I am not satisfied with the world’s ideas of a god who is just like us, always ready to do what we want. I know that a god who could create everything in our universe would necessarily be greater than us, with thoughts much higher than our own. You couldn’t possibly be what our puny minds have tried to imagine. I just don’t know how to know you.
  God, we are in scary and threatening times that demand that I know for sure who you are, and who I am to you. I want to know how to change my mind about you until I am confident that I am seeing things your way. I want to know the truth.
  The bottom line is that I am quite certain that, if I were to suddenly die from any cause at all, particularly through the present threat of a deadly illness, I would find myself standing before the one person who has a right to judge me for how I have lived, and how I have treated you. 
  For that reason, I ask if you would make clear to me whether it is true that Jesus Christ is your Son. Is he the only way that a person could come to know our Creator? Did Jesus truly die for my sins in order that you could forgive me? Did he rise from the dead so that I could know that I, too, would rise from the dead if I trusted in him?
  I want to know how it could be true that believing in Jesus is enough for you to accept me as your child. I don’t know how that could work. It sounds too good to be true, but it sounds like something I would like if it is “the only way” I keep hearing about.
  I ask you, God, if you would settle in my heart and mind whether the Bible is truly your Book. If it is, I want to receive it with all my heart. If it is not, I don’t know what else could be. If you have expressed yourself from the spiritual world you live in to this material world that is my home, a Book written by God makes sense. But I need to know whether the men involved in recording it messed it up by their participation, or whether the involvement of forty different men over fifteen hundred years proves that only you could have pulled off such a comprehensive and complimentary testimony of your activity in our world.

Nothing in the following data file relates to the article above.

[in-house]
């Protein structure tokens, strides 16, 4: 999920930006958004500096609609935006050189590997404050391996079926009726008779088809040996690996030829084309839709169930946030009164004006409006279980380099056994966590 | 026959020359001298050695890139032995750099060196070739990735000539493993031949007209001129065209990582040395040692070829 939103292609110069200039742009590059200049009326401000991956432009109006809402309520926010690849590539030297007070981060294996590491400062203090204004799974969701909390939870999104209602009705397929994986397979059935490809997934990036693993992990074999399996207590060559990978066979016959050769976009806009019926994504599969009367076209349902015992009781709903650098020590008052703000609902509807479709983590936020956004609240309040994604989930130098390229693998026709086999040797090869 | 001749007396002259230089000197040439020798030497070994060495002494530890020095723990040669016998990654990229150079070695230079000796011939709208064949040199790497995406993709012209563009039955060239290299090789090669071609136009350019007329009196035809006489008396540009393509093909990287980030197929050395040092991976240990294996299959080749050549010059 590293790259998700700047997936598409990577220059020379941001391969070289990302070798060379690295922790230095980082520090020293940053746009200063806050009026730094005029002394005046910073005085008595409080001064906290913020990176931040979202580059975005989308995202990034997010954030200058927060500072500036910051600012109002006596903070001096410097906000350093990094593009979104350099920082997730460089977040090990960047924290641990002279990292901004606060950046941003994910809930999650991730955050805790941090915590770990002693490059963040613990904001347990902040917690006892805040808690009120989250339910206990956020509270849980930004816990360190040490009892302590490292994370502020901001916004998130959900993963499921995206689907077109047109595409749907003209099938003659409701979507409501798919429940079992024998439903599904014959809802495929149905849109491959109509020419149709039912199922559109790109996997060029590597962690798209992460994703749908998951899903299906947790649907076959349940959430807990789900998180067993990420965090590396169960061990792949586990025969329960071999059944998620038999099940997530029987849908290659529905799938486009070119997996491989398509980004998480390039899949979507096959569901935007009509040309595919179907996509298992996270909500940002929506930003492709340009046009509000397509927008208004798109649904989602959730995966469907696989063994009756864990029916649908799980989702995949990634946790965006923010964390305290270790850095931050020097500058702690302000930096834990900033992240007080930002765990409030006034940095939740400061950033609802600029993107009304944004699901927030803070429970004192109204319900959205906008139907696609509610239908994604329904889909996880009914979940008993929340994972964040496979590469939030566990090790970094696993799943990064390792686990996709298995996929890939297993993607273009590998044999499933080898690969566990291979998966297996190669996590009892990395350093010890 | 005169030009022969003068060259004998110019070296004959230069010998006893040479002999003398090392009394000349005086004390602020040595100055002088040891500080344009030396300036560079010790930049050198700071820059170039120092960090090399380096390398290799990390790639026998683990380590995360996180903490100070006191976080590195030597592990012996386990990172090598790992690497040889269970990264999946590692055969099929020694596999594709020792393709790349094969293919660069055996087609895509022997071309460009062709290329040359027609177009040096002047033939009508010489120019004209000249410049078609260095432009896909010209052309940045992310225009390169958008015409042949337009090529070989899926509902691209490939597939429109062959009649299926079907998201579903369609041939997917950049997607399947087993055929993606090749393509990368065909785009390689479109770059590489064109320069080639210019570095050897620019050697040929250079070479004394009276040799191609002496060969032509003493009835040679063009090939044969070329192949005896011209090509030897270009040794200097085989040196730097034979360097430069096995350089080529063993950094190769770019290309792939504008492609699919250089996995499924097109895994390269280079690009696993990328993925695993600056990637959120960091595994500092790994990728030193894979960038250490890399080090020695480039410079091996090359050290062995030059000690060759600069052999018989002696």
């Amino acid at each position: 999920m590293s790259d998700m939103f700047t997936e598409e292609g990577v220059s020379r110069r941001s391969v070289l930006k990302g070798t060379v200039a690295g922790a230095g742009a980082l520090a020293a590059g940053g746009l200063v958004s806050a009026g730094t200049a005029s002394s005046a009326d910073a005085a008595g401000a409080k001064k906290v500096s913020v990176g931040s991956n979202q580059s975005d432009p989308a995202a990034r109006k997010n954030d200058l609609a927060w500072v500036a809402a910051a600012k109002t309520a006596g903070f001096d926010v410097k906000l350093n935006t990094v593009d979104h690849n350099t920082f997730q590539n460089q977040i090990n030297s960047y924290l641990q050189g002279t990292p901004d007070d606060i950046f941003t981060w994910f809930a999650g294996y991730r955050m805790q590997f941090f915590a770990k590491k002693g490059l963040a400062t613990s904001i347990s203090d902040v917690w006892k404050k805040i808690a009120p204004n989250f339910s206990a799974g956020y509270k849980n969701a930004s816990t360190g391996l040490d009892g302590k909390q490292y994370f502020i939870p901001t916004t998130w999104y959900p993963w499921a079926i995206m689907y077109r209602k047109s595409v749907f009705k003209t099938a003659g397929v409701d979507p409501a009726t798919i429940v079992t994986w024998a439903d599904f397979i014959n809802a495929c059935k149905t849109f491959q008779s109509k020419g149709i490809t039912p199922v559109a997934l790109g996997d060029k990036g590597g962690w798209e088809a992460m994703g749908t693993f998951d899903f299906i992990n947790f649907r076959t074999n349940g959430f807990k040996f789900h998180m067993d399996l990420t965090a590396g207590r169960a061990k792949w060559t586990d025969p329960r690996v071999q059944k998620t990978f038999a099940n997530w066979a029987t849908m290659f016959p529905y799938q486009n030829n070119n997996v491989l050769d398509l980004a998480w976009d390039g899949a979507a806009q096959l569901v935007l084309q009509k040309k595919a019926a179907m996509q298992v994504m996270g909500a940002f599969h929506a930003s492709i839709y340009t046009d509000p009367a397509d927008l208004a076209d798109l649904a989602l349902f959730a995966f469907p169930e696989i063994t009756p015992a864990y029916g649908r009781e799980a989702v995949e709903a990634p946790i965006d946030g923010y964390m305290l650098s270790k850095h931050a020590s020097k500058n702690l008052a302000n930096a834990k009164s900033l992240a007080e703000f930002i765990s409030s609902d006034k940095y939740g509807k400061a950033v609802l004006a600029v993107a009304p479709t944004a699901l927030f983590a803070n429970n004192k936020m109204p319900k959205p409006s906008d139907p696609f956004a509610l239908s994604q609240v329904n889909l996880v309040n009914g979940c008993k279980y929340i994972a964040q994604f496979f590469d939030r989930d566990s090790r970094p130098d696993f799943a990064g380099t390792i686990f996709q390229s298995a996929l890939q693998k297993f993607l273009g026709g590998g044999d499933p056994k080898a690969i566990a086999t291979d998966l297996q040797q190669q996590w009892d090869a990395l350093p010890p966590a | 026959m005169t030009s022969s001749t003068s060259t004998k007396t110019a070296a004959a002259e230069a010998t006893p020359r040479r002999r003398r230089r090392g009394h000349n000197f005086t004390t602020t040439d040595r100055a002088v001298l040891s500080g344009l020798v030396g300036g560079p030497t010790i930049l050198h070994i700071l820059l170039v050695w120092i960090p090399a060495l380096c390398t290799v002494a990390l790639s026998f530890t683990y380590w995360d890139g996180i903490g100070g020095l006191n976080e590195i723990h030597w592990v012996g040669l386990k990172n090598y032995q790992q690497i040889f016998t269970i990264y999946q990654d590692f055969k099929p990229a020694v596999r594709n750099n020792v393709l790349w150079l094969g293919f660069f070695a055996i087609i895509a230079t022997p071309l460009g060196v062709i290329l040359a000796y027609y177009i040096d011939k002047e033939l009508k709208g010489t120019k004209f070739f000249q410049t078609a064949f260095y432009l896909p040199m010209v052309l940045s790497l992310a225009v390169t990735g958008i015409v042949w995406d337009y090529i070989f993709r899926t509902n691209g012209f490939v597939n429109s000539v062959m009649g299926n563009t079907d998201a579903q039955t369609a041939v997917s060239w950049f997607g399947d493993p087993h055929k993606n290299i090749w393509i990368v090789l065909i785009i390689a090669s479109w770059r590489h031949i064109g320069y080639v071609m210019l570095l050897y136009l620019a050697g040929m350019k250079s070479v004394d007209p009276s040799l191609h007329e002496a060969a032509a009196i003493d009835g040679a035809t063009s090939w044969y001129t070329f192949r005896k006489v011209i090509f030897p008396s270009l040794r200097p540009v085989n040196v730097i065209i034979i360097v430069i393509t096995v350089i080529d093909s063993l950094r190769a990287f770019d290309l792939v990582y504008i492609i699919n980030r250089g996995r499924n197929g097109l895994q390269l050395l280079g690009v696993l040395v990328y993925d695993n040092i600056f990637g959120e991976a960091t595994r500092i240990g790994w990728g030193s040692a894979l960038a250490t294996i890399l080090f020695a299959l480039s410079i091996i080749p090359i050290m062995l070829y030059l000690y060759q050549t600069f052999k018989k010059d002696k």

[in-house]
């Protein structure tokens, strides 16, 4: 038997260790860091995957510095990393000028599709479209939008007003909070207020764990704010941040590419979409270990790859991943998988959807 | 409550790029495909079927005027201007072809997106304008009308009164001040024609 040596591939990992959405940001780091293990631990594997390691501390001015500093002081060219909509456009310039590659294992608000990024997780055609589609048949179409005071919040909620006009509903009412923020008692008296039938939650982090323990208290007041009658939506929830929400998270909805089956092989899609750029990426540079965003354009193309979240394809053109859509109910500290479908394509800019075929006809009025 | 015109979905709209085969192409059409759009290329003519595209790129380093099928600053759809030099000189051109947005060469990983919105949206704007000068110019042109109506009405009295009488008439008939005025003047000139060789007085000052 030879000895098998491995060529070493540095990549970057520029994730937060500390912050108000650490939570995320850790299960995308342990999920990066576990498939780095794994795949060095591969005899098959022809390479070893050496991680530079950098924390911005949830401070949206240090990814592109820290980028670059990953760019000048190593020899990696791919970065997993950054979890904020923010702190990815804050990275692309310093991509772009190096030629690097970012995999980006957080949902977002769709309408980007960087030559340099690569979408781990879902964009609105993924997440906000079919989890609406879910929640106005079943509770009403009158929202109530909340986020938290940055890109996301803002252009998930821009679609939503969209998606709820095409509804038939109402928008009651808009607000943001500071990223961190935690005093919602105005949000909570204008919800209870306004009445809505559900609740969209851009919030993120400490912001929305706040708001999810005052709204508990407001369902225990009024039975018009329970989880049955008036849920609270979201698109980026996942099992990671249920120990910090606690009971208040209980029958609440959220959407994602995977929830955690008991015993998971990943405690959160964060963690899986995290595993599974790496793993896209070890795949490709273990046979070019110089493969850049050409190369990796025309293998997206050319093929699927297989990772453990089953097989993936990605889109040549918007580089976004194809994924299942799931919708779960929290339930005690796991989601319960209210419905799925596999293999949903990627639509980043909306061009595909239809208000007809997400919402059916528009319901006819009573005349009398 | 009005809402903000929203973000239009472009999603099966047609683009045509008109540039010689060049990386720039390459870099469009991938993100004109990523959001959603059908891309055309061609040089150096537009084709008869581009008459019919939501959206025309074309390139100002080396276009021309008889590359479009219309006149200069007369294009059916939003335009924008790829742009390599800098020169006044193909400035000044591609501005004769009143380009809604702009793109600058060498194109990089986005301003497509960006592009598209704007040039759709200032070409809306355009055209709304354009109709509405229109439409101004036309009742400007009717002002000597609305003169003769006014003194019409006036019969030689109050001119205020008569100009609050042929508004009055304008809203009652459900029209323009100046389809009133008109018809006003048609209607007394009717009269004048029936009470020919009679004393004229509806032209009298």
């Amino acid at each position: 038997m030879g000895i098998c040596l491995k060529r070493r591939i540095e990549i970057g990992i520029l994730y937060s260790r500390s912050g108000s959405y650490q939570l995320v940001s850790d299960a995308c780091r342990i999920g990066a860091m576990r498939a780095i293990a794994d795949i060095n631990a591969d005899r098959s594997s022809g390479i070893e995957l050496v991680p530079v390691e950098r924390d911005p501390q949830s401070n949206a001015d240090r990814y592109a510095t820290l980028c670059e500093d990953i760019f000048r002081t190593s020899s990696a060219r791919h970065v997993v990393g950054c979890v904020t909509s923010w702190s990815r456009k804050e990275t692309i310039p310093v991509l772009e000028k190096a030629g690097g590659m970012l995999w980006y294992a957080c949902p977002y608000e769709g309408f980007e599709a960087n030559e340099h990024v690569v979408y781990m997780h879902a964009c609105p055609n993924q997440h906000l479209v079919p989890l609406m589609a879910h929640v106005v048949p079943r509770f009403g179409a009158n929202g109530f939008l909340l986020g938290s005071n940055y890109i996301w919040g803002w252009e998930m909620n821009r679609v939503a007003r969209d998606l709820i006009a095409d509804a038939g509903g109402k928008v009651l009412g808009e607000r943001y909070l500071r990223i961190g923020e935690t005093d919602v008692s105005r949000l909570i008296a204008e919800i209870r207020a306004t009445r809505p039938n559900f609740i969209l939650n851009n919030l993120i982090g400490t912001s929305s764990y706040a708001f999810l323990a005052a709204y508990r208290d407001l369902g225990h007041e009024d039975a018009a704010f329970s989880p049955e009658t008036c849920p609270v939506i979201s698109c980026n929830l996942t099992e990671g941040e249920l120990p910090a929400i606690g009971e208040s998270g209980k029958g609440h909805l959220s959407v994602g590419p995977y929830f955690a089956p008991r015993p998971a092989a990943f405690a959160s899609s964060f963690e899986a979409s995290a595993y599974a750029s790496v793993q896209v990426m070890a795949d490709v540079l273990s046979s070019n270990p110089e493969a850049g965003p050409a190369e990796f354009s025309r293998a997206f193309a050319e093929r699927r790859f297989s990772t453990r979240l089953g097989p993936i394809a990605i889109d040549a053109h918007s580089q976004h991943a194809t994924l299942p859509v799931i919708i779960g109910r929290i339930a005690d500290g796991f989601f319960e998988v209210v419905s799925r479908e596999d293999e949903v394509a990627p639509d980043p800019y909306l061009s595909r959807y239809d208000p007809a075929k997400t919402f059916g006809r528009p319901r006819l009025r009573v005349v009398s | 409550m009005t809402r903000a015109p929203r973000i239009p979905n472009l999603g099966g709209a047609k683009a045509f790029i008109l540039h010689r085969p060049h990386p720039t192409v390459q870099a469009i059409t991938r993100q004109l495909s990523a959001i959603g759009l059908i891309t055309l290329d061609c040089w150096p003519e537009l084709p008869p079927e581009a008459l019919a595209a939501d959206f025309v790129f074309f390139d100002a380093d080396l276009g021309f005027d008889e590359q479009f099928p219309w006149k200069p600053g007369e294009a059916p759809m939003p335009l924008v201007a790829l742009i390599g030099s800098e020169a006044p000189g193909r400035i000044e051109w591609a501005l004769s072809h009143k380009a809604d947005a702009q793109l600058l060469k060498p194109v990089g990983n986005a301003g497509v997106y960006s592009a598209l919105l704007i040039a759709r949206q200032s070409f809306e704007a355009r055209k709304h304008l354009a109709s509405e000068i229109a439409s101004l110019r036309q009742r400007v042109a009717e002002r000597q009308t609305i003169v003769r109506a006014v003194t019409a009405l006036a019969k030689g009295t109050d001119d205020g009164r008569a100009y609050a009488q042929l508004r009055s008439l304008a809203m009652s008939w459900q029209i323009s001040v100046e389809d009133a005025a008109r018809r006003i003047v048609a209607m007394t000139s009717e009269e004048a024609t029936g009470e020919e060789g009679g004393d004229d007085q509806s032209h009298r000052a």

I’m going to end with a request for help to read the Bible and find out if you are willing to speak to me like others say you speak to them when they read it. Something in me says that I can’t do this all by myself, and so I’m asking for help. If you are my Creator, I would like to know you as my Father, and so this is what I pray.

  Along with praying this prayer, I do strongly urge you to consider the Bible as God’s expression of everything we need to know him, to know who we are to him, and to know and understand what he wants to do with our lives. If we are willing to listen, we will discover that he has been speaking for longer than we have known. Plus, his word contains all kinds of things we can express to him in prayer.

  I also know that there are disciples of Jesus all around the world who would love to pray with people who are uncertain about their heavenly Father. God very likely has someone in your life who already knows him and would be delighted to pray for you, to teach you how to pray, and to be a source of encouragement regarding how God is our strength through the most demoralizing of times.

  Whatever the case, God delights in making things certain for those who call on him. He promises that, “everyone who calls on the name of the Lord will be saved.”[5] If you aren’t able to call on him for his gift of salvation, call on him to settle whether that is the gift you need.

© 2020 Monte Vigh ~ Box 517, Merritt, BC, V1K 1B8


Unless otherwise noted, Scriptures are from the English Standard Version (The Holy Bible, English Standard Version. ESV® Text Edition: 2016. Copyright © 2001 by Crossway Bibles, a publishing ministry of Good News Publishers.)

[1] Matthew 6:9-13 is the prayer Jesus taught us, with Matthew 6:5-15 as the immediate context on prayer, Matthew 6:1-18 is the context relating to not doing our acts of righteousness for show but doing everything for God and his glory. And this is all in the context of the whole Sermon on the Mount in Matthew 5:1-7:29.
[2] The Disciples’ Prayer is a model, not a formula. That means that each expression was intended to guide us in how to pray such things about specific scenarios and circumstances we are going through. I will be expanding on this in the final installment of this series on how to pray during demoralizing times.
[3] Jesus made this clear in John 14:6, and Peter clarified the same message in Acts 4:12. The whole Bible shows that there is only one true God and only one person who can bring us to know him. John 17:3 expresses Jesus’ description of eternal life as, “And this is eternal life, that they know you, the only true God, and Jesus Christ whom you have sent.”  
[4] Based on the way God addresses people who knew there was a god they didn’t know in Acts 17:22-34.
[5] Romans 10:13 echoing what is stated in Joel 2:32 and Acts 2:21.